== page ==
Custom Queuing

Custom Queuing (CQ) followed PQ as the next IOS queuing tool added to IOS. CQ addresses the biggest drawback of PQ by providing a queuing tool that does service all queues, even during times of congestion. It has 16 queues available, implying 16 classification categories, which is plenty for most applications. The negative part of CQ, as compared to PQ, is that CQ's scheduler does not have an option to always service one queue first—like PQ's High queue— so CQ does not provide great service for delay- and jitter-sensitive traffic.

As with most queuing tools, the most interesting part of the tool is the scheduler. The CQ scheduler gives an approximate percentage of overall link bandwidth to each queue. CQ approximates the bandwidth percentages, as opposed to meeting an exact percentage, due to the simple operation of the CQ scheduler. Figure 4-11 depicts the CQ scheduler logic.

Figure 4-11 CQ Scheduling Logic for Current Queue

Figure 4-11 CQ Scheduling Logic for Current Queue

The CQ scheduler performs round-robin service on each queue, beginning with Queue 1. CQ takes packets from the queue, until the total byte count specified for the queue has been met or exceeded. After the queue has been serviced for that many bytes, or the queue does not have any more packets, CQ moves on to the next queue, and repeats the process.

CQ does not configure the exact link bandwidth percentage, but rather it configures the number of bytes taken from each queue during each round-robin pass through the queues. Suppose, for example, that an engineer configures CQ to use five queues. The engineer assigns a byte count of 10000 bytes for each queue. With this configuration, the engineer has reserved 20 percent of the link bandwidth for each queue. (If each queue sends 10000 bytes, a total of 50000 bytes are sent per cycle, so each queue sends 10000/50000 of the bytes out of the interface, or 20 percent.) If instead the engineer has assigned byte counts of 5000 bytes for the first 2 queues, 10000 for the next 2 queues, and 20000 for the fifth queue, the total bytes sent in each pass through the queues would again total 50000 bytes. Therefore, Queues 1 and 2 would get 5000/50000, or 10 percent of the link bandwidth. Queues 3 and 4 would get 10000/50000, or 20 percent of the bandwidth, and Queue 5 would get 20000/50000, or 40 percent. The following formula calculates the implied bandwidth percentage for Queue x:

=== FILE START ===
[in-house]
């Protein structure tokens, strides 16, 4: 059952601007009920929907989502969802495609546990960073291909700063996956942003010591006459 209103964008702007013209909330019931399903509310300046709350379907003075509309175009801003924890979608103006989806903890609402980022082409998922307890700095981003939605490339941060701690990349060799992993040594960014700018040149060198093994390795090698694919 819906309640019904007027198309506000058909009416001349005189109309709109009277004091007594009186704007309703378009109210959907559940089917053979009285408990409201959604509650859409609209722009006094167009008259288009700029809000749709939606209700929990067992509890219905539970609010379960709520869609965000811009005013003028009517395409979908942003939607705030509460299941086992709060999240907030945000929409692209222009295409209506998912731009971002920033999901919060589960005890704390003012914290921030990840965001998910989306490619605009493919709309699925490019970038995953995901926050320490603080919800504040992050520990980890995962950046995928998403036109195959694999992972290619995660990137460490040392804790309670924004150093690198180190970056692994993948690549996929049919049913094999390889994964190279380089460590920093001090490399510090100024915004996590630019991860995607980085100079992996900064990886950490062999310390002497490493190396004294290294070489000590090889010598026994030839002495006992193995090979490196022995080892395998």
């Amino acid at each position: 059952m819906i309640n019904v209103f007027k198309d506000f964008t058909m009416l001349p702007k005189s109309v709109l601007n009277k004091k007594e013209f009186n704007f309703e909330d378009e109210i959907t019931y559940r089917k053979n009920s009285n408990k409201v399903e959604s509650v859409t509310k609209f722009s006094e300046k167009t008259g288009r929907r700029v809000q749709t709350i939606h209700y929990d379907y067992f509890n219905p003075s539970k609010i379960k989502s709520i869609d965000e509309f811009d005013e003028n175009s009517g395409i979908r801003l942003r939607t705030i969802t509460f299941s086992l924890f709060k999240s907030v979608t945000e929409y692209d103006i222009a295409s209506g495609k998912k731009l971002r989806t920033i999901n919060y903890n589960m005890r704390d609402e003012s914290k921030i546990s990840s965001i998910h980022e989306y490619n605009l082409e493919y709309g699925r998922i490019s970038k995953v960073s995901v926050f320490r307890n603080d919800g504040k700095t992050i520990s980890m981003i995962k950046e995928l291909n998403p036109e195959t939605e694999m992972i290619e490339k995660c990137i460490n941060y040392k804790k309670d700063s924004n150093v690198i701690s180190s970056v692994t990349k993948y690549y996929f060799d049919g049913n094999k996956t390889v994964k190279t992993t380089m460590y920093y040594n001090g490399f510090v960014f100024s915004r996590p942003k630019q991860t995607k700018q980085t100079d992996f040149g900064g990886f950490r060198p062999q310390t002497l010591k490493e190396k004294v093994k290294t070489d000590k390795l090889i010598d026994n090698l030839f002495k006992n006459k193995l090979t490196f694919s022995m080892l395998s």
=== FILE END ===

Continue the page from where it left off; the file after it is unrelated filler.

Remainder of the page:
Byte count for" Queue x Sum of byte counts for all queues

The CQ scheduler essentially guarantees the minimum bandwidth for each queue, while allowing queues to have more bandwidth under the right conditions. Imagine that 5 queues have been configured with the byte counts of 5000, 5000, 10000, 10000, and 20000 for queues 1 through 5, respectively. If all 5 queues have plenty of packets to send, the percentage bandwidth given to each queue is 10 percent, 10 percent, 20 percent, 20 percent, and 40 percent, as described earlier. However, suppose that Queue 4 has no traffic over some short period of time. For that period, when the CQ scheduler tries to service Queue 4, it notices that no packets are waiting. The CQ scheduler moves immediately to the next queue. Over this short period of time, only Queues 1 through 3 and Queue 5 have packets waiting. In this case, the queues would receive 12.5 percent, 12.5 percent, 25 percent, 0 percent, and 50 percent of link bandwidth, respectively. (The math to get these percentages is number-of-bytes-per-cycle/40,000 because around 40,000 bytes should be taken from the four active queues per cycle.) Note also that queues that have not been configured are automatically skipped.